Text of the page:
c.s lewisI love libraries.

I find them sanctuaries away from the real world. As a child I was brought to my local library and given my very own library ticket. At 6 this was a huge deal. My grandmother and I would go every Saturday afternoon, the library ticket with my name on it clutched in my hand and we would pick books. When you’re 6 the responsibility and the amazement that comes with owning your very own key to free books is huge. I very proudly would hold it whilst I scoured the shelves.

The children’s section was like a vast world apart from anything else I’d known. In reality now its just a corner of the library with some smaller plastic seats, but to me it was everything.

I’d look at the books that we read in school, I’d look for the ones that the kids in my class always hogged, the ones which had a waiting list because they were the funniest. There they were though, on the shelf. Waiting just for me. No waiting list, no worrying about when I would get it. It was in front of me. I could pick it up and take it home then and there.


It escalated from there. The book of the moment Trouble with the Fiend was a comedic book about a friend that was essentially awful. Think the Cramp Twins from the CBBC show and you’re there. But in my class we could not get enough of that book. When the library van came to our school we all clamoured to see if there were more as rumour had it there might be a series of them. Like the books of the time they used to display the first few pages of the next book at the back. But here I was in the town library and in front of me were ALL SIX of the series.

I can tell you right now, I can still recall the glee of that moment. It has been rivalled only by my arrival in Las Vegas, nerdy but true that’s how excited it made me.

These were the days before Amazon, ok there was a local book shop that I would frequent every week with my pocket money when I was 10 and 11 and they would order me things that they didn’t stock, but this was before that.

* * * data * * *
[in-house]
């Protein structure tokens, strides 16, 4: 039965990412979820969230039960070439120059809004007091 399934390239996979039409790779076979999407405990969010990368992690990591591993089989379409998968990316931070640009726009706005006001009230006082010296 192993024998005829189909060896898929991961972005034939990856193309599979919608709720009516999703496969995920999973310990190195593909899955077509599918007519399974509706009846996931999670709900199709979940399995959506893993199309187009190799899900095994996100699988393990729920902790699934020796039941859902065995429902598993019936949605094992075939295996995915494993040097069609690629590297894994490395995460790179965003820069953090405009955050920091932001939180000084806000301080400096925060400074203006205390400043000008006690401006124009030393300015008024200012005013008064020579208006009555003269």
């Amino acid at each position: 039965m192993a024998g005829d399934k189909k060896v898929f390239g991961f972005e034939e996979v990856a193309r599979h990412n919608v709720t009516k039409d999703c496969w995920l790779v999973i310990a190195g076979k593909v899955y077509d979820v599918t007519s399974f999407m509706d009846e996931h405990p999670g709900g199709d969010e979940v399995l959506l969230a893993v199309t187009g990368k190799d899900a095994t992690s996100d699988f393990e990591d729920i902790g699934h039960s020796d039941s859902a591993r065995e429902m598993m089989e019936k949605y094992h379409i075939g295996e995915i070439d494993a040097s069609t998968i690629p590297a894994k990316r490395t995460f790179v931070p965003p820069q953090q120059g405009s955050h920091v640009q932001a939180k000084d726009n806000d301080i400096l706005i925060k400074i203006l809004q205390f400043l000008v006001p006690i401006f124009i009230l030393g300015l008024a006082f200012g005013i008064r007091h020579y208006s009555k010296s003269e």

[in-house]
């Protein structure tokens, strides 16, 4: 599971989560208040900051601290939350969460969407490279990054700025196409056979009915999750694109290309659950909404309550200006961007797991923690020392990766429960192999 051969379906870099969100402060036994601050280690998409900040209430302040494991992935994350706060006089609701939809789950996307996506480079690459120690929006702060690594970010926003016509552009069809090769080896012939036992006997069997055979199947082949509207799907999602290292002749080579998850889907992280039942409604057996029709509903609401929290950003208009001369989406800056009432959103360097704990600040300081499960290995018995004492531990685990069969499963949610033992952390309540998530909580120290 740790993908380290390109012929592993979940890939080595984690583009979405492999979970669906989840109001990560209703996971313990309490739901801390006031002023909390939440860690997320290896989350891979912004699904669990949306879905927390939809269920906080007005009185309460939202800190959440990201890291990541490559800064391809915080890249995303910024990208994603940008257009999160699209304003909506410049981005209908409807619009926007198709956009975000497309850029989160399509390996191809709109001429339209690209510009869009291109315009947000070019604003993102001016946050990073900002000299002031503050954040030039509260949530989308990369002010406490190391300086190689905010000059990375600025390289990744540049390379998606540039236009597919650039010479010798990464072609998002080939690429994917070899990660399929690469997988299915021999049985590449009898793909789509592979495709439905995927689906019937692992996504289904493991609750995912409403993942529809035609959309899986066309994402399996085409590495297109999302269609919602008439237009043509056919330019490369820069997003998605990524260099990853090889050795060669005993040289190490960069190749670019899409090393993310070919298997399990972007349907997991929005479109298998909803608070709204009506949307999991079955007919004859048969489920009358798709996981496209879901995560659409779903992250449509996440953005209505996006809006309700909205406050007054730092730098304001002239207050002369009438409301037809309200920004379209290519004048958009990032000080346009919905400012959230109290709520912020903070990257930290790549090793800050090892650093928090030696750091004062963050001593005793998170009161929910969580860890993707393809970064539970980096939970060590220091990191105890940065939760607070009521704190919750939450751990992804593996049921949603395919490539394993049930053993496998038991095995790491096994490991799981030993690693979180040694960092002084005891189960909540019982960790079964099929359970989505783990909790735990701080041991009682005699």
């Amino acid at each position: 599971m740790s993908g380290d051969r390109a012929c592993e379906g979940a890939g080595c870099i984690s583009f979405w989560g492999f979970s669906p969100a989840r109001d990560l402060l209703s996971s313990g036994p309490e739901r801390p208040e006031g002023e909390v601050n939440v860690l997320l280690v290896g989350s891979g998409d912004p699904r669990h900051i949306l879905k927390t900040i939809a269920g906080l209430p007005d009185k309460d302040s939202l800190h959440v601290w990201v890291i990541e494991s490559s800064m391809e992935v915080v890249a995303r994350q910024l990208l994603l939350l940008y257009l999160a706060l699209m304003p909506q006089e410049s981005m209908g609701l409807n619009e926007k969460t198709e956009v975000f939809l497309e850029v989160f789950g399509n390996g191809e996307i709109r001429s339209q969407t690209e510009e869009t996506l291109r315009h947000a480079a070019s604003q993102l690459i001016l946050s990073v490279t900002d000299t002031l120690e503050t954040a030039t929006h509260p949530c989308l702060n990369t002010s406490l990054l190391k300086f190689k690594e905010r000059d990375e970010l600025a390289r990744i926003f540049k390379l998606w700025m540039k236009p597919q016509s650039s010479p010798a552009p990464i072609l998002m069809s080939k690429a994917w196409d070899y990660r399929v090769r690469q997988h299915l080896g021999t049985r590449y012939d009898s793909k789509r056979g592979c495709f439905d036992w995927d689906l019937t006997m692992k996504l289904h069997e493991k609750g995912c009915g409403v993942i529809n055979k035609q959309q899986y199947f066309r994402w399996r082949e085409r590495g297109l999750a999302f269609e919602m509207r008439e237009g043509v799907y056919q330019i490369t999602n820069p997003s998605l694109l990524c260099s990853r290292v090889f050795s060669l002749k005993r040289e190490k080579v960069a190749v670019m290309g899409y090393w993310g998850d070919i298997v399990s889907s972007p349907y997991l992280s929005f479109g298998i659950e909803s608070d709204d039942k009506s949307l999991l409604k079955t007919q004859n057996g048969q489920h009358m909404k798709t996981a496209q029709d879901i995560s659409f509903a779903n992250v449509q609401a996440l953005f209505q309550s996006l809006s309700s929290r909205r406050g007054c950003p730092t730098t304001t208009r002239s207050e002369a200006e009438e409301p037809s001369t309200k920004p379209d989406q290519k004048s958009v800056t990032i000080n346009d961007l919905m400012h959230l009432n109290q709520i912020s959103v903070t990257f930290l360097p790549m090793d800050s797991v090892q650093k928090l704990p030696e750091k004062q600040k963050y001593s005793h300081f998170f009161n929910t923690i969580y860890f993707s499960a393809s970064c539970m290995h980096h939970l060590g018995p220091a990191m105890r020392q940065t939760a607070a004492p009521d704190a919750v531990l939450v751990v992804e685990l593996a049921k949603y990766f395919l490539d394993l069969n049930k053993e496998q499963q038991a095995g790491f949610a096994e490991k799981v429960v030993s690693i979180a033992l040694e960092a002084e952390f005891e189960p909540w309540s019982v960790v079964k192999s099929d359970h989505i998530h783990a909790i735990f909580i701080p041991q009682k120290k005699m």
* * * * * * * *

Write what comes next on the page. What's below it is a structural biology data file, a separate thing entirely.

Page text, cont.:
Books were the most enthralling things to me. As a kid I used to drag about my box set of Beatrix Potter, or my current instalment of Enid Blyton’s The Faraway Tree.  Being able to read by myself introduced me to worlds I’d never known before. The wonder of being able to pick up a book and go on an adventure, or learn something that you didn’t know before, to me it just seemed amazing.

So throughout my years I travelled to the lands at the top of the tree with Moonface and Silky, I went through Wonderland with Alice, stole crops with Peter Rabbit and into Narnia with Aslan. I went on all these journeys  just with a book in my hand and it’s stayed with me all my life.

My fondness (read obsession) with Alice in Wonderland and so many of my childhood favourites, is when I pick them up again I get all of the excitement that I had the first time I read them. Maybe I’m old, maybe I snuck in before the prevalence of video games. But my Sega Megadrive and my Game Boy never matched the books that I had. Over the years and many degrees later I don’t get much time to read fiction. Years of writing a PhD thesis have taught me speed reading and how to cut through a density of text, oh and exactly how much I can take before I have a stonking headache. These days reading for me is work, it’s trying to work out exactly what a long dead philosopher meant when they were talking about their own made up concept. It is trying to desperately tear through books at as fast a pace as possible to glean their information so I can move through the pile staring at me in unread smugness and try to work out if I’ve left anything out in my bibliography.

The enjoyment for me has been put on hold. But when I step inside a town library it all comes soaring back. The children’s corner, the little stacks, the quiet and the potential. Always the potential for knowledge and learning. It heartens me. When I’m blue that’s usually where I can be found, sitting scaring the children on the plastic seats.

Libraries present the best things in life. They’re full of stories and wonder, potential and relative calm, it makes you feel like nothing bad could ever happen here. (Doctor Who fans may point out the Vashna Nerada, but I haven’t seen them recently.) They’re like little calm portals away from the hectic outside world and I love them.

Now I may need to move as this pink plastic chair is cutting off circulation to my hips.